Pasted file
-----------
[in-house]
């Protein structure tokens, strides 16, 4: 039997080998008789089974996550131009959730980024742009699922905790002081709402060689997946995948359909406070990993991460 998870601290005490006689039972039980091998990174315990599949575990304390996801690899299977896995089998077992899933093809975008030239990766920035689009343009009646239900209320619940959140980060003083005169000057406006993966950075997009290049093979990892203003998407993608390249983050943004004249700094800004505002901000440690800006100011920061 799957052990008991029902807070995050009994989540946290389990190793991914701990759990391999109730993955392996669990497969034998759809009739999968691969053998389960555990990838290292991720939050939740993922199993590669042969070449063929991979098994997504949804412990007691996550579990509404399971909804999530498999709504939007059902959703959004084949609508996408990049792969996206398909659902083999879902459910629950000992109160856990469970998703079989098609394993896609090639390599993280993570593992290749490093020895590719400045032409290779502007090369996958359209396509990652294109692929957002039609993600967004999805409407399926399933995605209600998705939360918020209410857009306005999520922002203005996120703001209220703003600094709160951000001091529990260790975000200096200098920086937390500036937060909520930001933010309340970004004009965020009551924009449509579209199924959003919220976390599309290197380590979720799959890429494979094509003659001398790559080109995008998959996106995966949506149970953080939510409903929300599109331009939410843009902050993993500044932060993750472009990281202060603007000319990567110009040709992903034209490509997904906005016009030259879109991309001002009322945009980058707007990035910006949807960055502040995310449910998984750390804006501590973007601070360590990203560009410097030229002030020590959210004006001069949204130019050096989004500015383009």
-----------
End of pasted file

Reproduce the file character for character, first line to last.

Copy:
[in-house]
């Protein structure tokens, strides 16, 4: 039997080998008789089974996550131009959730980024742009699922905790002081709402060689997946995948359909406070990993991460 998870601290005490006689039972039980091998990174315990599949575990304390996801690899299977896995089998077992899933093809975008030239990766920035689009343009009646239900209320619940959140980060003083005169000057406006993966950075997009290049093979990892203003998407993608390249983050943004004249700094800004505002901000440690800006100011920061 799957052990008991029902807070995050009994989540946290389990190793991914701990759990391999109730993955392996669990497969034998759809009739999968691969053998389960555990990838290292991720939050939740993922199993590669042969070449063929991979098994997504949804412990007691996550579990509404399971909804999530498999709504939007059902959703959004084949609508996408990049792969996206398909659902083999879902459910629950000992109160856990469970998703079989098609394993896609090639390599993280993570593992290749490093020895590719400045032409290779502007090369996958359209396509990652294109692929957002039609993600967004999805409407399926399933995605209600998705939360918020209410857009306005999520922002203005996120703001209220703003600094709160951000001091529990260790975000200096200098920086937390500036937060909520930001933010309340970004004009965020009551924009449509579209199924959003919220976390599309290197380590979720799959890429494979094509003659001398790559080109995008998959996106995966949506149970953080939510409903929300599109331009939410843009902050993993500044932060993750472009990281202060603007000319990567110009040709992903034209490509997904906005016009030259879109991309001002009322945009980058707007990035910006949807960055502040995310449910998984750390804006501590973007601070360590990203560009410097030229002030020590959210004006001069949204130019050096989004500015383009």